Tracy made quite a splash for the Montreal Machine at linebacker that year. During the league’s debut weekend, he’d wear USA Network’s Helmet Cam making quite a splash during the team’s win over the Birmingham Fire 20-5. His bone crushing hits and plays were amazing to watch, and he finished with 4 tackles and a sack in the exciting contest. After the dust settled from that year, Simien had 33 tackles, 5 sacks, and a fumble recovery- good for first team All-World Honors in 1991.
Simien became one of the league’s early poster children for success, as he parlayed his experience and seasoning into a starting role with the Chiefs in 1991 at LILB. In 1992 he’d lead KC in tackles with 97, and lead the linebacker corps with 3 interceptions at MLB. He’d follow up his solid ’92 campaign with a career high 105 tackles in 1993 back at LILB. Over the next following 3 seasons Tracy finished with over 70 tackles playing again back at MLB. After the 1998 season, he signed with the San Diego Chargers- retiring after the season.
I was frustrated with my lack of success with Tracy so when I saw this reasonably priced autograph on Ebay, that matched previous ones of his, I went ahead and pulled the trigger, confident I had acquired the real deal.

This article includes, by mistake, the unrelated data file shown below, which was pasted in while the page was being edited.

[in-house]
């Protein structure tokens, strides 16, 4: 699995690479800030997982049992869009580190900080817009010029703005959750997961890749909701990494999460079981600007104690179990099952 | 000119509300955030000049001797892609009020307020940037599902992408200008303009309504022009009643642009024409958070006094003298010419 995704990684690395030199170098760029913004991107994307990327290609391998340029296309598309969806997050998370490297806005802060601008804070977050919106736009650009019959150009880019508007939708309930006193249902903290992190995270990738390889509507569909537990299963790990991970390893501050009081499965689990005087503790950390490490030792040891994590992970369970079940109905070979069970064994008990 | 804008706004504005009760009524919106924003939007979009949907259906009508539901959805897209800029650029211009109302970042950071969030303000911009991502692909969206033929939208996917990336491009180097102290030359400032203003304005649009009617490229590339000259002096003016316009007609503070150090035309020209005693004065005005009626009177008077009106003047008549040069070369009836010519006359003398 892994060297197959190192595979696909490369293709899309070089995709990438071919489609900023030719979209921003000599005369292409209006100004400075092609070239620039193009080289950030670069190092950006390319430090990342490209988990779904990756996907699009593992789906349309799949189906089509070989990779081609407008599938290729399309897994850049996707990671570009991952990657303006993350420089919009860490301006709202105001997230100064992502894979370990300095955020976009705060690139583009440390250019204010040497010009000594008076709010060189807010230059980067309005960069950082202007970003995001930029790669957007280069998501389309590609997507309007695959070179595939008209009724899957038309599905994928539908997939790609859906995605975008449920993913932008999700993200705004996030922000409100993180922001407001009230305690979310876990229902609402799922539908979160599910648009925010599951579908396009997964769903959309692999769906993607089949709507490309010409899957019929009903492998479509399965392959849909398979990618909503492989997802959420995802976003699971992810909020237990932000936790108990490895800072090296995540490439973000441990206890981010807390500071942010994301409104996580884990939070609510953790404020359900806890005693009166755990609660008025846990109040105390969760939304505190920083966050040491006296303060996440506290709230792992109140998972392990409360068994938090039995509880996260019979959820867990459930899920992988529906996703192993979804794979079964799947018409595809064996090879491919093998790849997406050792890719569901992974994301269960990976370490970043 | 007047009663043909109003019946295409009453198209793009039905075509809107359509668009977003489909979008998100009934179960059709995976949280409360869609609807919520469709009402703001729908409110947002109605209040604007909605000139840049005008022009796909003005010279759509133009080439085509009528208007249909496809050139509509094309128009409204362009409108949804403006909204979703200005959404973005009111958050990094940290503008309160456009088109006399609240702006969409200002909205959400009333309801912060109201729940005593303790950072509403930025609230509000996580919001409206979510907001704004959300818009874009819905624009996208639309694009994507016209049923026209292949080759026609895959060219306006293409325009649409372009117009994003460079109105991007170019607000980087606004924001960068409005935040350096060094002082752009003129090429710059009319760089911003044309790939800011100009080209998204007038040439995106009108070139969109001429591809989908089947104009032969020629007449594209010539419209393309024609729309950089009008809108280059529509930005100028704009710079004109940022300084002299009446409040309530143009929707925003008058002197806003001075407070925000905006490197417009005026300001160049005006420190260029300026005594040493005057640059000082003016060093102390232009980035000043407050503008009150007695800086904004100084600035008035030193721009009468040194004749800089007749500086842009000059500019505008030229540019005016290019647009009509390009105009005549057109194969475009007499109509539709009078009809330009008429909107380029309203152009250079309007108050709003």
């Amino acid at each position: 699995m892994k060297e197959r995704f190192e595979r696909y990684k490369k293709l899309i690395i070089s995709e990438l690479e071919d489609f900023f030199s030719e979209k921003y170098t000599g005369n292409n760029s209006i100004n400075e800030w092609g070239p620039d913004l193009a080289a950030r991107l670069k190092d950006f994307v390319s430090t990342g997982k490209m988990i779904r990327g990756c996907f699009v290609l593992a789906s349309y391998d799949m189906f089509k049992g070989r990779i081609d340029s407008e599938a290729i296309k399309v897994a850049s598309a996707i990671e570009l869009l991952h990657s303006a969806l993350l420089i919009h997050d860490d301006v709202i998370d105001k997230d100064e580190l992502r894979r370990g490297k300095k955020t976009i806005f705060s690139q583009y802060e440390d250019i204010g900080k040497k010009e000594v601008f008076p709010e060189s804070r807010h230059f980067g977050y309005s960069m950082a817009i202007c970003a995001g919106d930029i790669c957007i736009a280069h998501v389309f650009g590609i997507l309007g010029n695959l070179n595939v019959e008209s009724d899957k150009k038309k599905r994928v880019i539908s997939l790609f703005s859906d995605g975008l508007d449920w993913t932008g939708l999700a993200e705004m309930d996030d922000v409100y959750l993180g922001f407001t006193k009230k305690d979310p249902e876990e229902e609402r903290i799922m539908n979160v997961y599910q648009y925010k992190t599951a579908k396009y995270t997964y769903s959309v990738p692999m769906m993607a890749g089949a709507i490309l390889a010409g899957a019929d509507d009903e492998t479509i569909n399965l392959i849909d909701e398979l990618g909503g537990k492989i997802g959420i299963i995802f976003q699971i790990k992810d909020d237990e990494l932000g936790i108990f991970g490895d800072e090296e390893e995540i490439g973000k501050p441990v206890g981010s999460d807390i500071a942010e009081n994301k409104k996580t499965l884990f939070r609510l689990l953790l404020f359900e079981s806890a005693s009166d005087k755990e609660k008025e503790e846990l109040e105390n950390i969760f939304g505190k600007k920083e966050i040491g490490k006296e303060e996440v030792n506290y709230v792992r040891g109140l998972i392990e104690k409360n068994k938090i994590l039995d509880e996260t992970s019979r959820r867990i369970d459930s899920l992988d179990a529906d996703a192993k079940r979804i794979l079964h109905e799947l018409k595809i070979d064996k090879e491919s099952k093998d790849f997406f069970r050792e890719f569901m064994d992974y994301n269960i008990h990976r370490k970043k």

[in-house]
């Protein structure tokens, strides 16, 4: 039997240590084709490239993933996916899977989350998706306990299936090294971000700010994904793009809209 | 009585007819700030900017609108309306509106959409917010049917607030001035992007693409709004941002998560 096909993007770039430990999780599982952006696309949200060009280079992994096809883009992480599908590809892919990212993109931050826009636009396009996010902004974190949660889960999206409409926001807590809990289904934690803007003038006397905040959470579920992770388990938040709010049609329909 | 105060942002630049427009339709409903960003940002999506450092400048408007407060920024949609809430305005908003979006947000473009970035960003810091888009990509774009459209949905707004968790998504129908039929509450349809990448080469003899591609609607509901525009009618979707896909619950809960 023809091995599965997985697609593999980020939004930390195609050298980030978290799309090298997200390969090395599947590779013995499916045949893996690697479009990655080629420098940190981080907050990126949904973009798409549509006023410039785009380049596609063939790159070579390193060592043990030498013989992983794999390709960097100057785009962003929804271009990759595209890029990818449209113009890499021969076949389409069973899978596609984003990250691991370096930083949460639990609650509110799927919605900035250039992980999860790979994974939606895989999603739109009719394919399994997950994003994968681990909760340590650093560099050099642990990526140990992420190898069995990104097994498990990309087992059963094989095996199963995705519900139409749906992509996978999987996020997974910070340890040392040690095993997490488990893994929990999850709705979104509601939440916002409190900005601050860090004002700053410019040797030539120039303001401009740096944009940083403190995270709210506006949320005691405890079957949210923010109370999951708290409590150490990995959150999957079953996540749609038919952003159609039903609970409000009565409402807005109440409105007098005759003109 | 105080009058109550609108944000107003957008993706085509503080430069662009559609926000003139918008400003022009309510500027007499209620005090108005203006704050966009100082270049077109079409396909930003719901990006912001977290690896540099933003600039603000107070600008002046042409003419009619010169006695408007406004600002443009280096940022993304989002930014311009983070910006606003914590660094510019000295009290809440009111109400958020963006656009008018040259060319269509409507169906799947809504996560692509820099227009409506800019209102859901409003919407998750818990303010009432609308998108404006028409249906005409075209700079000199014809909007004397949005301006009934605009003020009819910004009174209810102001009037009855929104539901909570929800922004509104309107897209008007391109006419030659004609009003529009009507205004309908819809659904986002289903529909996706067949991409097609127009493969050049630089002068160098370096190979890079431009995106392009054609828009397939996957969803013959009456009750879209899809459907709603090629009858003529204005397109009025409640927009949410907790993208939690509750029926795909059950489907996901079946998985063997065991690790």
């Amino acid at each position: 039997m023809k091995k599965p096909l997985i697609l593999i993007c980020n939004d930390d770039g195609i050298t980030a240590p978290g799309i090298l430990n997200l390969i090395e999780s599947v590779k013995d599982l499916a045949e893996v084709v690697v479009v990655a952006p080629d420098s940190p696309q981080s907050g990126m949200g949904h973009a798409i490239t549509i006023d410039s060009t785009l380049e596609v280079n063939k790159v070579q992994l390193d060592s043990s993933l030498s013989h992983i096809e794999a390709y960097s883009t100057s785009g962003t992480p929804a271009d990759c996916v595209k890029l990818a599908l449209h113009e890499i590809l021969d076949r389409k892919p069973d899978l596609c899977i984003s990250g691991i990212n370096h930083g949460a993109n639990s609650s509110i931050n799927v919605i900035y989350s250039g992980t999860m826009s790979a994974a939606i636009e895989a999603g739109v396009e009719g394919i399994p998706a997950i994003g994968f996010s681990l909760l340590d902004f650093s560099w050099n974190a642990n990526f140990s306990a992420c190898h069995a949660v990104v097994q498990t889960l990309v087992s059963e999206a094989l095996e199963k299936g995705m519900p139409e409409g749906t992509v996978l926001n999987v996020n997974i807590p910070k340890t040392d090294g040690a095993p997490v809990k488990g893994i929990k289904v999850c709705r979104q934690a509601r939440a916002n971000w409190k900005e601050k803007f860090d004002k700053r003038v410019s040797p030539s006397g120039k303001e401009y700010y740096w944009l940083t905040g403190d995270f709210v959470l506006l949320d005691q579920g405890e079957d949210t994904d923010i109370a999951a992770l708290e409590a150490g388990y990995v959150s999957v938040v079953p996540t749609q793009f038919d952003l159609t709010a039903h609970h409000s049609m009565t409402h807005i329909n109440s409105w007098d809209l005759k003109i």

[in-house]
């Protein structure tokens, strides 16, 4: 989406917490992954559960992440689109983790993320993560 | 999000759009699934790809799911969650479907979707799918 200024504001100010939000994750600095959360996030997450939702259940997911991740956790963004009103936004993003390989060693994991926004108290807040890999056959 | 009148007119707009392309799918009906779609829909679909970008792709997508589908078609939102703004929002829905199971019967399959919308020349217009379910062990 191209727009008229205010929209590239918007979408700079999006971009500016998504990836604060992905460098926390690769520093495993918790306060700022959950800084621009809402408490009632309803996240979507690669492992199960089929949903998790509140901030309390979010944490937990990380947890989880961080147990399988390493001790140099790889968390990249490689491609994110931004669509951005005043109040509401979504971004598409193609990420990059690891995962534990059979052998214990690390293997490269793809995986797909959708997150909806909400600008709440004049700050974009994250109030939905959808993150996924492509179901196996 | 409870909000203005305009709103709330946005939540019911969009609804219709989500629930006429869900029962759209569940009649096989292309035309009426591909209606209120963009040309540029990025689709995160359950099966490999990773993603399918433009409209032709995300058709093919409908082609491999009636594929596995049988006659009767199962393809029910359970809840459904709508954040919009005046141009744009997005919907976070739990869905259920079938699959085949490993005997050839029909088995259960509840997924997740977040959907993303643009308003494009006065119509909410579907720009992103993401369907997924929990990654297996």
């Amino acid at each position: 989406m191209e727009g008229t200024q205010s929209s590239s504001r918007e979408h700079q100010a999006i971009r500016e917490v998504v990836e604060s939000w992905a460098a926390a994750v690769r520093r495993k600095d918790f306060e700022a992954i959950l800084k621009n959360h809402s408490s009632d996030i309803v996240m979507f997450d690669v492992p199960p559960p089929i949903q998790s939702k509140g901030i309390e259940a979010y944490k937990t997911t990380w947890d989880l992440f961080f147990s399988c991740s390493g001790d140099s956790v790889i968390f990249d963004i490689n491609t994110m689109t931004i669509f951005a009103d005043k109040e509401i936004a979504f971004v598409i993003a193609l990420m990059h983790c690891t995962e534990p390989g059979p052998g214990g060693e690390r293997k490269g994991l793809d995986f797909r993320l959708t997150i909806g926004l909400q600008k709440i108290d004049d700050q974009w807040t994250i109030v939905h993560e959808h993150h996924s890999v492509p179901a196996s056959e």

Tracy has dabbled in coaching, imparting his knowledge that he learned in the NFLE with the Cologne Centurions from 2005 and 2007, and the Houston Texans in 2006.
As a local from Spain, Xisco Marcos became the Barcelona Dragons unofficial mascot and was undeniably fans’ favorite player. He also provided tour guide services to other players and educated them about the area and the culture as well.
An Operation Discovery product, Xisco played football in Spain’s American Football League reaching the league’s equivalent of their Super Bowl, and was known in that league for making tough grabs and having sticky fingers. With a pretty deep roster at WR, Xisco didn’t see much action on the field for the Dragons, playing for the franchise in 1991, 1992, and 1995. He’d catch one pass over his career in the World League for 5 yards.
Xisco had become a white whale for me, and after much research I found him in Mallorca- a city on the Balearic Islands of Spain. (You can barely see it creeping up off the top of the bottom of the interior of the facemask.) Eventually I dropped these two cards to him in the mail where I quickly got an RTS because the local PO didn’t know where the Balearic Islands were… So after waiting a few months I was sure to go into the PO and discuss with them that the Balearic Islands of Spain were a real place.
Xisco responded to me in about 3 months time writing me an incredibly nice note.
“I remember very fondly the trip to San Antonio, as I could see, Texas charmed me, and I’m sure Austin must be a beautiful place to live.”
With Xisco’s autograph, I now only have remaining the two deceased players from the franchise card set, Demetrius Davis and Barry Voorhess. While Xisco’s response isn’t the furthest I’ve corresponded with a player, it certainly wins the prize for the most exotic return.
Celebrating the game, the players, the cards, and the autographs for over 25 years.